As a military wife and mom living overseas to Japan, I am very familiar with starting over following a military PCS move. With each military move comes an opportunity to build new friendships and community. It may feel incredibly daunting and scary sometimes, thinking about moving far from friends and family, with whom you’ve worked hard to build strong relationships. You are among a community of military spouses doing the exact same thing. You are not alone in this challenge.
There is an upside here though. If you desire community and strong friendships in your military community, no matter where you are, I believe you can achieve it. There are countless ways military wives can overcome our ever changing home away from home, creating an experience that is both positive and enjoyable.
Embrace the new duty station
Duty stations are not always ideal; having a positive outlook can dramatically change our overall experience. Each new duty station provides us with an opportunity to grow and learn. Living in the South at our prior duty station definitely taught me how to be more polite. I learned that sometimes being a crass Yankee isn’t all that charming of a character trait. Moving to Japan helped me to learn and know another culture. Sometimes it is really challenging, but the experience molds you into a better person. When you are pushed outside of our comfort zone, you become better.
Embracing a new home away from home creates a model for our children’s experience. Leading by example in challenging situations, you demonstrate resiliency to your children. You show them that when life throws you for a loop, not only can you overcome it, you can enjoy, appreciate and embrace it.
You can also help your children embrace a new duty station using “I wish” statements. For example, if a child is afraid he won’t have any friends when he moves. You could say, “I wish you a thousand friends when we get to our new home.” Wishful statements provide security and help children envision something happy.
Understand everyone is in a similar situation.
We are all equally eager to build a new relationships; we all need each other for support. This is especially true around times of holidays or special occasions. All of us are far away from our families. Spending Christmas, Thanksgiving, the Fourth of July and even birthdays with other families in the community is important. This provides you and your children with a consistent big family holiday experience.
It’s also important to remember that when you are struggling, members of our community have likely struggled in the same way. When we share our struggles with each other, it helps us cope with difficult situations.
Ask for help.
In the military community, we often provide help in ways many wouldn’t dream of in the civilian world. People surprise us with how far they will go for someone they do not know very well. I recently had a military wife that I met only a handful of times ask me to be “on-call” for her in case she went into labor while her husband was away. My immediate answer was yes. Then I turned around and asked a different military wife that I met only a handful of times if she would be “on-call” to watch my son. Her immediate answer was yes, absolutely.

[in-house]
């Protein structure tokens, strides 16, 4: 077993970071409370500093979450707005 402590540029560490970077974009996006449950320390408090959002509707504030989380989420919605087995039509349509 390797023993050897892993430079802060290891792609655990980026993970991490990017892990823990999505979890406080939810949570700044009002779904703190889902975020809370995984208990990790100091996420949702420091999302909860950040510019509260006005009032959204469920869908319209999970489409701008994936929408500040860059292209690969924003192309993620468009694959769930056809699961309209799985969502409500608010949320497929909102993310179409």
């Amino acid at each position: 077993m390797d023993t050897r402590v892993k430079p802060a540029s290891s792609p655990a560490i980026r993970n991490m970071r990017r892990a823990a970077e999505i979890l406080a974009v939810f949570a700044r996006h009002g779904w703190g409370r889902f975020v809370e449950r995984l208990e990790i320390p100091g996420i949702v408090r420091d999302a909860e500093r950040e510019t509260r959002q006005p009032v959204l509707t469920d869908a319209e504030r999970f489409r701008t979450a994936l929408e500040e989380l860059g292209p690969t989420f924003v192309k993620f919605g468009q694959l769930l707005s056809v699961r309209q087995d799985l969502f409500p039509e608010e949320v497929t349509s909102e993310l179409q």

Asking for help offers dramatic short-cuts when figuring things out, reducing stress. Asking a friend what they did before researching a specific problem offers wonderful insight. Community members love sharing their problem solving experiences and sometimes even offer direct help without us having to ask.
Host regular events at home. A simple Sunday afternoon outdoor barbeque provides an easy platform to invite a few families to your home. Join a mommy group. My 21-year-old self is glaring at me for even mentioning this, but I participate in regular mommy groups, and it’s very rewarding. An organized group allows you to only attend events and play dates that work well with your schedule, while hosting an event offers a guarantee that it will work within your schedules.
Attend organized events offered by the military base and Family Readiness Officer even if they don’t seem fun. Even if we only stay for a short time, these events offer us another opportunity to meet people. And often enough, they turn out to be fairly enjoyable. Get to know the neighbors. Sometimes sitting outside and playing in your front yard is inviting enough for a neighbor to come over and introduce themselves.
Be intentional with far away relationships.
Write and send letters. This is especially fun between children. Children love getting mail. Sending photographs or drawings is a simple way to start. Utilize Google Hangouts or Skype for casual and organized events. Personally, I like Google Hangouts because it allows us to group chat for free. Skype only offers a group chat for a fee.
Opening presents and celebrating together during Christmas, birthdays or other occasions over a group chat is fun. When I was pregnant, my in-laws threw me a virtual baby shower. It was a great way to share an exciting time together. A mom’s night in via Google Hangouts is also fun. Pencil in a Friday evening to chat with girlfriends after the kids are asleep.
At face value living as a military wife and mom appears kind of daunting, but when we take a moment to look deeper, we find it really isn’t that bad after all. Living far from home affords us unique opportunities to become more woman, mother and wife then we ever thought we could. We all chose this life. We should be proud.
Want more on military life?
- The Real Reason Being a Military Wife is so Hard
- 3 Telltale Signs You’re Friends With an Awesome Military Spouse
- Military Moves Overseas: 7 Major Mistakes to Avoid
- Best Moving Overseas Checklist for Military Families
What is your best tip to build a strong community after a military PCS move? Let’s chat in the comments!